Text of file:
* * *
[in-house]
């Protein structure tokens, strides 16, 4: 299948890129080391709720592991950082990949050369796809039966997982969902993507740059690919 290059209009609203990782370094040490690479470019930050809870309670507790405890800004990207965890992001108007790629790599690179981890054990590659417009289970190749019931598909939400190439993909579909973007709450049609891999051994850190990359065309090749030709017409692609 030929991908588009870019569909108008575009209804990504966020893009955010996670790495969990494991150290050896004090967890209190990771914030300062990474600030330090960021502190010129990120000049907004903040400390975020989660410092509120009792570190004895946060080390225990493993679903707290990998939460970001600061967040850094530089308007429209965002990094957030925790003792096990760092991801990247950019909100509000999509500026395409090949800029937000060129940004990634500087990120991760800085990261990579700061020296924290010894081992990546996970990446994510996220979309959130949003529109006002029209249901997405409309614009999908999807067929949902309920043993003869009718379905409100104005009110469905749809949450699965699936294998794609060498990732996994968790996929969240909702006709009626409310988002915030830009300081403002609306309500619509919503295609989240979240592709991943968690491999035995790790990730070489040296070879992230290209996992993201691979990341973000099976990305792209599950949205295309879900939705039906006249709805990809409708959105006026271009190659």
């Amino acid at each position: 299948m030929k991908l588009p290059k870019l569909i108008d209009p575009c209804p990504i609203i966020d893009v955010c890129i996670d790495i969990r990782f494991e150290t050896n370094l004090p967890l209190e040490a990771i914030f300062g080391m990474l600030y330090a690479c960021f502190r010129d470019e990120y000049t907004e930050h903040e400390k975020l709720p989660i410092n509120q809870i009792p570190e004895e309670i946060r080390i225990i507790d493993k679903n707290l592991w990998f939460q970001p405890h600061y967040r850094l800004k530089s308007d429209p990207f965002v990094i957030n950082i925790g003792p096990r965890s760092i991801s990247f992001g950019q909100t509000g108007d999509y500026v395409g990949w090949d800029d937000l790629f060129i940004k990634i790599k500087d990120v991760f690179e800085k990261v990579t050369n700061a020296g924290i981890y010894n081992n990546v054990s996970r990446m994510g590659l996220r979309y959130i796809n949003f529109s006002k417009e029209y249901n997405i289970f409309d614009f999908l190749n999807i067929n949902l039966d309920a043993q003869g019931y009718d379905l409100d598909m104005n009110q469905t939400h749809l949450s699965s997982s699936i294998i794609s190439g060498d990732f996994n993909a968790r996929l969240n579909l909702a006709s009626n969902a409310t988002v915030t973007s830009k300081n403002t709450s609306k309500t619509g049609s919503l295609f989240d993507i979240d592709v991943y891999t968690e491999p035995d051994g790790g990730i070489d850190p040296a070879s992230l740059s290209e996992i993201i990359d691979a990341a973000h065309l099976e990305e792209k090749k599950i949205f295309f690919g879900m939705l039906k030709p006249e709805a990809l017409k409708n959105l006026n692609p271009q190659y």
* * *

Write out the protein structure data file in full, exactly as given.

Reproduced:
[in-house]
């Protein structure tokens, strides 16, 4: 299948890129080391709720592991950082990949050369796809039966997982969902993507740059690919 290059209009609203990782370094040490690479470019930050809870309670507790405890800004990207965890992001108007790629790599690179981890054990590659417009289970190749019931598909939400190439993909579909973007709450049609891999051994850190990359065309090749030709017409692609 030929991908588009870019569909108008575009209804990504966020893009955010996670790495969990494991150290050896004090967890209190990771914030300062990474600030330090960021502190010129990120000049907004903040400390975020989660410092509120009792570190004895946060080390225990493993679903707290990998939460970001600061967040850094530089308007429209965002990094957030925790003792096990760092991801990247950019909100509000999509500026395409090949800029937000060129940004990634500087990120991760800085990261990579700061020296924290010894081992990546996970990446994510996220979309959130949003529109006002029209249901997405409309614009999908999807067929949902309920043993003869009718379905409100104005009110469905749809949450699965699936294998794609060498990732996994968790996929969240909702006709009626409310988002915030830009300081403002609306309500619509919503295609989240979240592709991943968690491999035995790790990730070489040296070879992230290209996992993201691979990341973000099976990305792209599950949205295309879900939705039906006249709805990809409708959105006026271009190659």
């Amino acid at each position: 299948m030929k991908l588009p290059k870019l569909i108008d209009p575009c209804p990504i609203i966020d893009v955010c890129i996670d790495i969990r990782f494991e150290t050896n370094l004090p967890l209190e040490a990771i914030f300062g080391m990474l600030y330090a690479c960021f502190r010129d470019e990120y000049t907004e930050h903040e400390k975020l709720p989660i410092n509120q809870i009792p570190e004895e309670i946060r080390i225990i507790d493993k679903n707290l592991w990998f939460q970001p405890h600061y967040r850094l800004k530089s308007d429209p990207f965002v990094i957030n950082i925790g003792p096990r965890s760092i991801s990247f992001g950019q909100t509000g108007d999509y500026v395409g990949w090949d800029d937000l790629f060129i940004k990634i790599k500087d990120v991760f690179e800085k990261v990579t050369n700061a020296g924290i981890y010894n081992n990546v054990s996970r990446m994510g590659l996220r979309y959130i796809n949003f529109s006002k417009e029209y249901n997405i289970f409309d614009f999908l190749n999807i067929n949902l039966d309920a043993q003869g019931y009718d379905l409100d598909m104005n009110q469905t939400h749809l949450s699965s997982s699936i294998i794609s190439g060498d990732f996994n993909a968790r996929l969240n579909l909702a006709s009626n969902a409310t988002v915030t973007s830009k300081n403002t709450s609306k309500t619509g049609s919503l295609f989240d993507i979240d592709v991943y891999t968690e491999p035995d051994g790790g990730i070489d850190p040296a070879s992230l740059s290209e996992i993201i990359d691979a990341a973000h065309l099976e990305e792209k090749k599950i949205f295309f690919g879900m939705l039906k030709p006249e709805a990809l017409k409708n959105l006026n692609p271009q190659y």